But Burke seems to not have formed any strong alliances with fellow wrestlers other than Gorgeous George, who once loaned her $5,000 in her fight against Wolfe. George was instrumental in reviving wrestling in the television age and credited Burke as an inspiration.

Although Wolfe was a former wrestler himself, he was looked upon with disdain by his peers. “He wasn’t one of the boys, as far as we were concerned. We thought of him as a pimp,” Freddie Blassie once declared.

While it was claimed by some that Burke was a savior of the game, particularly in the 1940s, this is left open to much interpretation since many followers of wrestling considered the ladies to be nothing more than a novelty on a par with midget wrestling.

Leen has reached out to mainstream readers as well as wrestling aficionados and is careful to explain the concept of shoot matches, cauliflower ears, tag teams and other nuances of the game. But since professional wrestling was very much a worked business, the concept of who won or lost or who held what title is lost on the average layman. Shoot matches, where on rare occasions opponents wrestled for real, were more credible but to many fans certainly were not as entertaining as show wrestling.

The fact is no one really knew what to believe in the wrestling world since the fans were duped on so many occasions. When the wrestling fraternity tried to sell something as believable, it was often met with much skepticism. The wrestling business had cried wolf one time too many but what is apparent here is that Billy and Mildred were not crying poor as they basked in diamonds and wealth beyond their dreams, as fans rushed through the turnstiles to watch their product.

While the action was often hot and furious in the ring, it became even more so in the boudoirs and bedrooms as wrestlers and their mates tagged off with different partners. Burke herself had a long standing affair with Wolfe’s son, G Bill while Billy slept with half the girls in his troupe. It was inevitable that separations, divorces and loss of fortunes would follow as in any great American tragedy.

The sexual content is neither graphic nor descriptive. Leen simply records the facts as they unfolded. Women were exploited and those that joined Wolfe were seduced by the prospect of fame and better circumstances in their lives. There are several prime examples of the male authority of the era and the power Wolfe yielded over his women. While his wife Nell Stewart was under anesthesia for an appendectomy, Wolfe had her tubes tied. When he fathered a child with another wrestling girlfriend, Wolfe had the county coroner deliver the child in a morgue.

Billy Wolfe was very much in control of every situation and was the glue that held the women’s wrestling movement together.

Surprisingly there is little humour in this sordid tale with one notable exception. A female wrestler once walked into Al Haft’s office only to find Haft and Wolfe with their pants down, engaged in a situation that can only be described as a big swinging dicks contest. Both men were stark naked much to the astonishment of the intruder as Haft knocked over chairs with his erected member. But this is clearly a book lacking humour, notwithstanding the fact that the wrestling world abounds with classic, humourous stories and instances of ribs and pranks that wrestlers played on each other.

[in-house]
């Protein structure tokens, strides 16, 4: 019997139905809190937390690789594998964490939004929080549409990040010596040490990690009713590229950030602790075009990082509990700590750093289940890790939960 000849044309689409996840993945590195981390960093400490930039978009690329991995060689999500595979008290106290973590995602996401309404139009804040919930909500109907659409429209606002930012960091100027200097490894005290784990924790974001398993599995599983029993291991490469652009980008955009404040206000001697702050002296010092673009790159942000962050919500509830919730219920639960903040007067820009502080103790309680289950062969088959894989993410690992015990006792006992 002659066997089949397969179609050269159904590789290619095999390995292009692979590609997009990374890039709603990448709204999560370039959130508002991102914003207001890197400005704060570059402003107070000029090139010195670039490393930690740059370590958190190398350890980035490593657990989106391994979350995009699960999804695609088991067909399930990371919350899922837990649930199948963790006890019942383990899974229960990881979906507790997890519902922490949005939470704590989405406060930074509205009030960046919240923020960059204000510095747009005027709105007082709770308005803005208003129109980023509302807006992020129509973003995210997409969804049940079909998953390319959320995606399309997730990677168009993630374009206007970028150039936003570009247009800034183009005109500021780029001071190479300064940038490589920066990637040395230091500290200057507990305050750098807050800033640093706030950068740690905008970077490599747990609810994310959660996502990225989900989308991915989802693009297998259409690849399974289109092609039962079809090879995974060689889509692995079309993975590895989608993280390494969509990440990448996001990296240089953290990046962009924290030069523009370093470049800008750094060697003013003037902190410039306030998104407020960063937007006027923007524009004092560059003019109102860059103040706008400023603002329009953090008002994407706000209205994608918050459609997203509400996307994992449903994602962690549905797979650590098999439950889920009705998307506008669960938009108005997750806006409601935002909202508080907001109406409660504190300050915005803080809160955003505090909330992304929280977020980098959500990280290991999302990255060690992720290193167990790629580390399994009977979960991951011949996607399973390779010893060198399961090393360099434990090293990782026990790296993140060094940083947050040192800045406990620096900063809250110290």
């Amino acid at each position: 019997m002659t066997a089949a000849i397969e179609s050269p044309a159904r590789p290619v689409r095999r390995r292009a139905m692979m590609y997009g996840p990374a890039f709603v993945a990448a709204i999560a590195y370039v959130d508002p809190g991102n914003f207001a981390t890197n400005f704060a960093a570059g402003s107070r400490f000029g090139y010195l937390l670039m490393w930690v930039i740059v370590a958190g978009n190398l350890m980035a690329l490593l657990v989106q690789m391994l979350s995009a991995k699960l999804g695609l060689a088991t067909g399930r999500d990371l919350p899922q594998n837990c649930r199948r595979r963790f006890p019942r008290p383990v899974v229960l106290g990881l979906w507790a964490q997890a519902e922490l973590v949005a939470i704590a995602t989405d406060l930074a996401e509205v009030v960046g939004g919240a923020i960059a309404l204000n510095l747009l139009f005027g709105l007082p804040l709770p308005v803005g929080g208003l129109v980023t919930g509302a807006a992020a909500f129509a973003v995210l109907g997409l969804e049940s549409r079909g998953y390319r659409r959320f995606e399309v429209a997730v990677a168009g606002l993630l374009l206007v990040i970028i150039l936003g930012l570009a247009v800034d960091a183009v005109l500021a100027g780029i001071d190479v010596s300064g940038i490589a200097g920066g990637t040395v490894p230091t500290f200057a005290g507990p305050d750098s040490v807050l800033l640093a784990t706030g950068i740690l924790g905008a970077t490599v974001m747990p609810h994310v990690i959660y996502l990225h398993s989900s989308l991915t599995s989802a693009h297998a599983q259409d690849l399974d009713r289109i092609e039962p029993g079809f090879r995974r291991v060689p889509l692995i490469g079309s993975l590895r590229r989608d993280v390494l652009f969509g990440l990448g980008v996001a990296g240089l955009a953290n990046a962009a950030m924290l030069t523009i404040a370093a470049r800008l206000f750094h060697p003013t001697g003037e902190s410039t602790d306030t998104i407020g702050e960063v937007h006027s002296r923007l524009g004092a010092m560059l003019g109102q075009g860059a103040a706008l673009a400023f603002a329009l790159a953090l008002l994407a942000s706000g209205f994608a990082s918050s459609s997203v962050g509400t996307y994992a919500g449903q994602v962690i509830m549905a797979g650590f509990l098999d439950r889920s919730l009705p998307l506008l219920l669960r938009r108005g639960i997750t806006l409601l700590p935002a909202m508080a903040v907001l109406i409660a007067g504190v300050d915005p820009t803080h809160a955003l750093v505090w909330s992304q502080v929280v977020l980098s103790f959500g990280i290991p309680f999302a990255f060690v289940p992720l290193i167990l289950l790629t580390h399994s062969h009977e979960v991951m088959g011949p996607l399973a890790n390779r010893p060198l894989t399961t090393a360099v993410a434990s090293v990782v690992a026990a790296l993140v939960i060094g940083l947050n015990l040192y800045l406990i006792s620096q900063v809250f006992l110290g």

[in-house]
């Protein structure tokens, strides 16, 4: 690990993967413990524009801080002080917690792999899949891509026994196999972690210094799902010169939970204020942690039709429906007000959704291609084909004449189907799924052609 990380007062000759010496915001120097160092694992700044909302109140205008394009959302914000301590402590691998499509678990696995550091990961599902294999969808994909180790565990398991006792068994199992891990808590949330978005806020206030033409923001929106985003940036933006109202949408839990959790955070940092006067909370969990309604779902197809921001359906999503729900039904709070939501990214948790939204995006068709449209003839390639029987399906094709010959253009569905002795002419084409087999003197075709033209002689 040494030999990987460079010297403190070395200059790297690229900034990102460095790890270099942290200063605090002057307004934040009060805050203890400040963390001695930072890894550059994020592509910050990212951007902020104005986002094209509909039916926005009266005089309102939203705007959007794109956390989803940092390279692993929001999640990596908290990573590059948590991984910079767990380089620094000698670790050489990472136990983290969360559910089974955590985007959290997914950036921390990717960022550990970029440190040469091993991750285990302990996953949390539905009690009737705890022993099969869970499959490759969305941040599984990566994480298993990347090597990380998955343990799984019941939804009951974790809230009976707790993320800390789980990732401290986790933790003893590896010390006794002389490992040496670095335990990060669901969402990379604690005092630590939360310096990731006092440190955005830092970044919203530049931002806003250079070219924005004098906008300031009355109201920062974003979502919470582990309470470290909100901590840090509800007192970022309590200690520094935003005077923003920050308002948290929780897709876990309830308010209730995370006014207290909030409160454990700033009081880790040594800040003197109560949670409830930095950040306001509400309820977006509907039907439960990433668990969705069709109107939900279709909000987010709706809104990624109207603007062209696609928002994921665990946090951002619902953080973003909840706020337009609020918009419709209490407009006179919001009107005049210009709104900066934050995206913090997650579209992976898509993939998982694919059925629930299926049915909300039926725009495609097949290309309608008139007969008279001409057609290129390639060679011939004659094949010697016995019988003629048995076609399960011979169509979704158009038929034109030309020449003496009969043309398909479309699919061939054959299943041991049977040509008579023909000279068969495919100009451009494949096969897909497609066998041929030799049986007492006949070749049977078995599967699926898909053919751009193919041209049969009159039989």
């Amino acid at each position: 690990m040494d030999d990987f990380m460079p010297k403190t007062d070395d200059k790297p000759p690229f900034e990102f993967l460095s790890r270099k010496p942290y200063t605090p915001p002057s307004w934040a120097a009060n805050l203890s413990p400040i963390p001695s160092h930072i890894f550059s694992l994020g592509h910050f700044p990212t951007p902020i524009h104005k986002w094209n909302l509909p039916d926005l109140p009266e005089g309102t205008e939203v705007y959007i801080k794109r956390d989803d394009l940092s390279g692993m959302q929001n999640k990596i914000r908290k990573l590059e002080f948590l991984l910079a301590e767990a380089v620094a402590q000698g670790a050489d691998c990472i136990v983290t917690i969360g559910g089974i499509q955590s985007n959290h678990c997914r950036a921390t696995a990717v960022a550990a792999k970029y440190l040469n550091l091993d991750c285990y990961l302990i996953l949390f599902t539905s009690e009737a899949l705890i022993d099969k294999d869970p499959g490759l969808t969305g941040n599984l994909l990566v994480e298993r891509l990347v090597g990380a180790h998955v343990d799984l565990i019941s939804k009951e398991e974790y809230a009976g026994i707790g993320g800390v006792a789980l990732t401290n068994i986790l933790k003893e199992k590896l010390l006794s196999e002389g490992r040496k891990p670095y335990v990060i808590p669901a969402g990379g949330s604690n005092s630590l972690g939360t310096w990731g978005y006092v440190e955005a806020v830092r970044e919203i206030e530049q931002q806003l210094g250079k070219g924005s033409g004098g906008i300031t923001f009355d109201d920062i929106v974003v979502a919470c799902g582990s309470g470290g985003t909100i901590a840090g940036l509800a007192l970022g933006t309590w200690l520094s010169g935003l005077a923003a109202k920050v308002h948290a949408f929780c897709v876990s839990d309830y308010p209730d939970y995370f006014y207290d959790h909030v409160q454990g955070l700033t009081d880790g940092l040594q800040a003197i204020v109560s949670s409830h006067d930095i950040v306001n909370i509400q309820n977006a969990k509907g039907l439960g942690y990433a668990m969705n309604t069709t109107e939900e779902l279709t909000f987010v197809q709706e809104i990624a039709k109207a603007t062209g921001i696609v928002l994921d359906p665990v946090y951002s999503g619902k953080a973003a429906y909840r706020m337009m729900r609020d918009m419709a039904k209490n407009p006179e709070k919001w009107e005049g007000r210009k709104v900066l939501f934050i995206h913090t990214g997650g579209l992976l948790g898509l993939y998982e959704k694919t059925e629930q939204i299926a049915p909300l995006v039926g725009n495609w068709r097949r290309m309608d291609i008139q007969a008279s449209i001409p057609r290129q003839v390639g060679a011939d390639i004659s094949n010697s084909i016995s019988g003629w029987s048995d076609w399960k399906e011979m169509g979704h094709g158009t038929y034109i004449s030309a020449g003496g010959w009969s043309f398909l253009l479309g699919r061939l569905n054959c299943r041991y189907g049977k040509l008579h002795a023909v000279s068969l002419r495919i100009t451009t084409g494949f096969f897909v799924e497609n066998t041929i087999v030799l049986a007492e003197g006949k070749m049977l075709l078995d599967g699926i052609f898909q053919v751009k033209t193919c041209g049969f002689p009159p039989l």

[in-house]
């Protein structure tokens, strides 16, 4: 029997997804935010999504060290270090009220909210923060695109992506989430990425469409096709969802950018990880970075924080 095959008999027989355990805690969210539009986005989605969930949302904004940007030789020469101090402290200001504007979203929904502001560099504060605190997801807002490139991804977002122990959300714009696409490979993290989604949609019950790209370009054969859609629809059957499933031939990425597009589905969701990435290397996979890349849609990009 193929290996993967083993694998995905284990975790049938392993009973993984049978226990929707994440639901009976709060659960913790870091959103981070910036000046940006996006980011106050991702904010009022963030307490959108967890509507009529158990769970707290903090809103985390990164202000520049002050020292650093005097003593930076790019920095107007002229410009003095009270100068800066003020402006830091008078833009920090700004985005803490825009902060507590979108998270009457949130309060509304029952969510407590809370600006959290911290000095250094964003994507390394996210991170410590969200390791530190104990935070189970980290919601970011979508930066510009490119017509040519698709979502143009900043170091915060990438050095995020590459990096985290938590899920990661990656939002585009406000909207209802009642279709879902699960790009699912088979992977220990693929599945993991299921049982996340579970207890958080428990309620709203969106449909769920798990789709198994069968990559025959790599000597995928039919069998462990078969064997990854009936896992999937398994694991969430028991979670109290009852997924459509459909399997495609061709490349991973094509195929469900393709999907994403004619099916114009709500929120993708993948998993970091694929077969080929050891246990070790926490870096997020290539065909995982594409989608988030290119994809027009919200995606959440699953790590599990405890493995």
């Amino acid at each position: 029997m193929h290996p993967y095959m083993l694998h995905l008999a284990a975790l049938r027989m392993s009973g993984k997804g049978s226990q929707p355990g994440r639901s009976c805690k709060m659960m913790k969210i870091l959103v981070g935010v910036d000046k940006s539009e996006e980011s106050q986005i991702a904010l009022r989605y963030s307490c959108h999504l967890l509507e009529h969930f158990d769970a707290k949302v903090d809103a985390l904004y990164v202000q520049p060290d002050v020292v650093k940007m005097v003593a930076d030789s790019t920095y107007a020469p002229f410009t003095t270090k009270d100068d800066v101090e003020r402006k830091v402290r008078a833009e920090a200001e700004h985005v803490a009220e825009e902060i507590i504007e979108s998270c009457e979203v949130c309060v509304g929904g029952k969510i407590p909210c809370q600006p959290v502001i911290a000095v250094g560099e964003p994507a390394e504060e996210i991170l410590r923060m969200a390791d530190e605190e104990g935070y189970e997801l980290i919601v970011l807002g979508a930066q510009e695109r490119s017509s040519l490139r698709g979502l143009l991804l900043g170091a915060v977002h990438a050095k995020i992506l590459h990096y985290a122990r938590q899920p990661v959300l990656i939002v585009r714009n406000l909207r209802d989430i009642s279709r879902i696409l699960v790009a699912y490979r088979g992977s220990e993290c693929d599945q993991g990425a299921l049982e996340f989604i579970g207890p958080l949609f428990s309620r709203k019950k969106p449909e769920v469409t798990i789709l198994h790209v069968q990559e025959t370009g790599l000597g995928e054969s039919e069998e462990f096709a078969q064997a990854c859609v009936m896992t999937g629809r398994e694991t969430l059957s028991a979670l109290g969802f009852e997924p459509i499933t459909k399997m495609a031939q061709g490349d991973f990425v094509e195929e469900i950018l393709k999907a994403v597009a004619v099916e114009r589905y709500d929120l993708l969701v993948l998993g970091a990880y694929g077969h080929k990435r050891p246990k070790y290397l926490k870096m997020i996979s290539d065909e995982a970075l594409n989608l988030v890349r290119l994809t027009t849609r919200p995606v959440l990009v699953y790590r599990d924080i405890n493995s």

The author had the advantage of being privy to Burke’s unpublished autobiography which he references on numerous occasions and then sees fit to doubt the veracity of some of her writings. Burke’s manuscript apparently had been rejected by at least 30 publishers which raises many questions as to its worthiness since she was truly a legendary pioneer in the business

Leen concludes that Burke’s trailblazing contribution to wrestling has resulted in females finally gaining admittance to high school wrestling programs. He goes a step further by insinuating that a tour she made of Japan late in her career has served as a catalyst for the resulting popularity of wresting in that country.

Altogether this is a must read for wrestling historians and those enamoured with professional wrestling. Well written and well researched, it is an honest and forthright look at an important segment of American culture that hasn’t been taken as seriously as it perhaps should by society, if only because it has always been regarded as a dubious profession.

Leen becomes the latest in a long line of authors attempting to give some credence and recognition to those who gave their lives to pro wrestling and in this case it is the steely determination and doggedness of Mildred Burke that comes under close scrutiny.

Burke’s underdog battle to gain respectability is mentioned in the same light as two other Depression-era scrappers, the colt Seabiscuit and the Cinderella Man, boxer James J. Braddock. Both stories were featured in successful movies.

The Mildred Burke book is now a matter of record. Can a cinematic offering of her remarkable story be far behind?